The jury, in accordance with the Coroner’s summing up, returned a verdict of “Accidental Death.”

Central Somerset Gazette: Friday 19th October 1917

Private Cook died on 4th October 1917, aged just 18 years old.

His body was brought back to his home town of Street and he lies at rest in the local cemetery.

CWG: Private Harry Pullen

Private Harry Pullen

What I have discovered while researching the Commonwealth War Graves, is that, despite the general themes I find, the people behind the names always have an individual story to tell. Sometimes that story raises an eyebrow, or produces a gasp.

Such was the story of Private Harry Pullen.

What raised the eyebrow? Two words, written on the Army Records of Soldiers’ Effects.

Accidentally Drowned.

Harry Pullen was born in Shirehampton, Gloucestershire in 1886. His father, Robert Edward Pullen, was a carpenter; he and his wife Hannah Presulga Cissy Pullen had three other children, Gwendoline, Herbert and John.

By the time of the 1901 census, Robert is boarding in a house in Bristol with his three sons; Hannah and Gwendoline are not listed (nor do they appear on any other census records I have been able to locate).

Harry is listed as a Telegraph Boy, as is his brother Herbert, but he seemed to have wanted to take up a trade; by 1910 he had moved up to London.

In March of that year, Harry married Harriet Critchell, a spinster fifteen years his senior. On their marriage records for Christ Church, St Pancras, Harry lists himself as a tradesman. The census a year later confirms this – head of the household, he is an Agent for the Provident Clothing Supply Company. (Founded in Bradford, West Yorkshire, Provident’s mission was to help working-class families provide for themselves through the use of vouchers. These were exchanged for goods in local shops, and paid for in affordable instalments.)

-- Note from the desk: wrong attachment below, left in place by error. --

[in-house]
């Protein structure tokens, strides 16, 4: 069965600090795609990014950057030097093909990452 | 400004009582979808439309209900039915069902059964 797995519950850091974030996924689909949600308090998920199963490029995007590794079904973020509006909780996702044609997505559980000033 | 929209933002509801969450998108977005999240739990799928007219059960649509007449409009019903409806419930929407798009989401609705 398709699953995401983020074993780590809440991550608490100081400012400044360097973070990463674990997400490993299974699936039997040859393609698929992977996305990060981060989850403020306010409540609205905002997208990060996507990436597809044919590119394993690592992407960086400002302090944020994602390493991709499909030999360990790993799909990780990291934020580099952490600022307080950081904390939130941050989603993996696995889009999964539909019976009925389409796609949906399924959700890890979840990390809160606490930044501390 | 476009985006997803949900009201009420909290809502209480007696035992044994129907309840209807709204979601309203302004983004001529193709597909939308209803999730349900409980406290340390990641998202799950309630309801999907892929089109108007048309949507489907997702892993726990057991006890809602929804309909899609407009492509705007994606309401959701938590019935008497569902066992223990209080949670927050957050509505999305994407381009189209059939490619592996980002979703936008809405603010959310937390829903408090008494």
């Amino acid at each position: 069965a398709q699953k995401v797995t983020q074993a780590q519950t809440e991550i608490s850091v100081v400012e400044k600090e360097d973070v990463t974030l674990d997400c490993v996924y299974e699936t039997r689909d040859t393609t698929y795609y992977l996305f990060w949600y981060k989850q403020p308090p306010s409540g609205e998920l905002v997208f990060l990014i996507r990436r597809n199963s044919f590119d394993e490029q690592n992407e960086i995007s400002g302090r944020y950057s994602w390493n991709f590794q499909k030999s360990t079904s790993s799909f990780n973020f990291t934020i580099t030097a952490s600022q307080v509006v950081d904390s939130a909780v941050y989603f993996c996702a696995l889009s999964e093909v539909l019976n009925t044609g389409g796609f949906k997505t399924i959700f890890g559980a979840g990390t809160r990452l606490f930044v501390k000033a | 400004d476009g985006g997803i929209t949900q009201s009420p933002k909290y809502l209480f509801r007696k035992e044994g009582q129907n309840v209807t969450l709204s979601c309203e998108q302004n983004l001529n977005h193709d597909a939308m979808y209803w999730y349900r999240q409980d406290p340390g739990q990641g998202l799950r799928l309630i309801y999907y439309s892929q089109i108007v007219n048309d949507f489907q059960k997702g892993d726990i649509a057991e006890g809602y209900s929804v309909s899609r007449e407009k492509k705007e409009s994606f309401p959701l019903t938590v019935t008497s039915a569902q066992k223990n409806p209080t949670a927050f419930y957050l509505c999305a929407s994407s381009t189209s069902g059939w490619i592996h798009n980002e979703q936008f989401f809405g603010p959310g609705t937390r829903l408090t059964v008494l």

Harry enlisted at some point after 1916. His regiment, the 1st (Reserve) Garrison Battalion of the Suffolk Regiment, was not formed until March of that year, and, after starting in Buckinghamshire, it moved to Tilbury in Essex and Gravesend in Kent. The battalion was finally settled in Grain, North Kent in 1918, and it was here that he served.

Here the trail goes frustratingly cold…

Private Pullen’s enlistment and service records are not available, so research is limited to the Army Register of Soldier’s Effects and the Pension Ledgers.

All we have about his death are those two words – Accidental Drowning. There are no contemporary news reports of his passing, which you might expect given the circumstances, so the circumstances surrounding his death are elusive.

Private Pullen died on 10th July 1918. He was 31 years old.

His records confirm that Harriet was entitled to a weekly pension of 15s for the duration of the war and twelves months after.

Harry Pullen is buried in the graveyard of St James’ Church in Grain, Kent, close to where he was stationed.